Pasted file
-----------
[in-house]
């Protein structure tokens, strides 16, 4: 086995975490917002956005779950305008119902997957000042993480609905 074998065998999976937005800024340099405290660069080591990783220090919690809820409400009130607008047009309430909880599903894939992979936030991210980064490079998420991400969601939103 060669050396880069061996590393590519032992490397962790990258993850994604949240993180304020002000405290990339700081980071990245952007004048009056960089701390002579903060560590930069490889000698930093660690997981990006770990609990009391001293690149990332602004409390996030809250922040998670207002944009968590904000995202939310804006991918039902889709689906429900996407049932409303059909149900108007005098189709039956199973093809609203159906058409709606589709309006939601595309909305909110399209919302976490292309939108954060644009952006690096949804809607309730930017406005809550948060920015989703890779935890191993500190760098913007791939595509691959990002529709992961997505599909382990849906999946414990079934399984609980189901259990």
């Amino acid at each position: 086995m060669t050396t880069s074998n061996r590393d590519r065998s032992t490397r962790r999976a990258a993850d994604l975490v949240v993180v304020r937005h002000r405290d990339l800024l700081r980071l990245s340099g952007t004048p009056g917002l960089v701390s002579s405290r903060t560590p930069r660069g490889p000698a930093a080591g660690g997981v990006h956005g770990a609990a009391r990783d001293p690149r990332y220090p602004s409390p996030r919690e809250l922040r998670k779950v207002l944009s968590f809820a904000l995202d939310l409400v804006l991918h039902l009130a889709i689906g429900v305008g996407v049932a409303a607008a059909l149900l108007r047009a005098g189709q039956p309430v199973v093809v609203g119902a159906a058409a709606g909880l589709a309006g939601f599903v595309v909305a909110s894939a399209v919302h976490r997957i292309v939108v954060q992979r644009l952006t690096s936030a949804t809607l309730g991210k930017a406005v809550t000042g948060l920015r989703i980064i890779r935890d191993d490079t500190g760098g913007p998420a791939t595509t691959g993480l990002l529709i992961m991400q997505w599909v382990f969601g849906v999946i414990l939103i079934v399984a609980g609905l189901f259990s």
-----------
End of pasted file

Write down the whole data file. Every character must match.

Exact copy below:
[in-house]
């Protein structure tokens, strides 16, 4: 086995975490917002956005779950305008119902997957000042993480609905 074998065998999976937005800024340099405290660069080591990783220090919690809820409400009130607008047009309430909880599903894939992979936030991210980064490079998420991400969601939103 060669050396880069061996590393590519032992490397962790990258993850994604949240993180304020002000405290990339700081980071990245952007004048009056960089701390002579903060560590930069490889000698930093660690997981990006770990609990009391001293690149990332602004409390996030809250922040998670207002944009968590904000995202939310804006991918039902889709689906429900996407049932409303059909149900108007005098189709039956199973093809609203159906058409709606589709309006939601595309909305909110399209919302976490292309939108954060644009952006690096949804809607309730930017406005809550948060920015989703890779935890191993500190760098913007791939595509691959990002529709992961997505599909382990849906999946414990079934399984609980189901259990």
């Amino acid at each position: 086995m060669t050396t880069s074998n061996r590393d590519r065998s032992t490397r962790r999976a990258a993850d994604l975490v949240v993180v304020r937005h002000r405290d990339l800024l700081r980071l990245s340099g952007t004048p009056g917002l960089v701390s002579s405290r903060t560590p930069r660069g490889p000698a930093a080591g660690g997981v990006h956005g770990a609990a009391r990783d001293p690149r990332y220090p602004s409390p996030r919690e809250l922040r998670k779950v207002l944009s968590f809820a904000l995202d939310l409400v804006l991918h039902l009130a889709i689906g429900v305008g996407v049932a409303a607008a059909l149900l108007r047009a005098g189709q039956p309430v199973v093809v609203g119902a159906a058409a709606g909880l589709a309006g939601f599903v595309v909305a909110s894939a399209v919302h976490r997957i292309v939108v954060q992979r644009l952006t690096s936030a949804t809607l309730g991210k930017a406005v809550t000042g948060l920015r989703i980064i890779r935890d191993d490079t500190g760098g913007p998420a791939t595509t691959g993480l990002l529709i992961m991400q997505w599909v382990f969601g849906v999946i414990l939103i079934v399984a609980g609905l189901f259990s």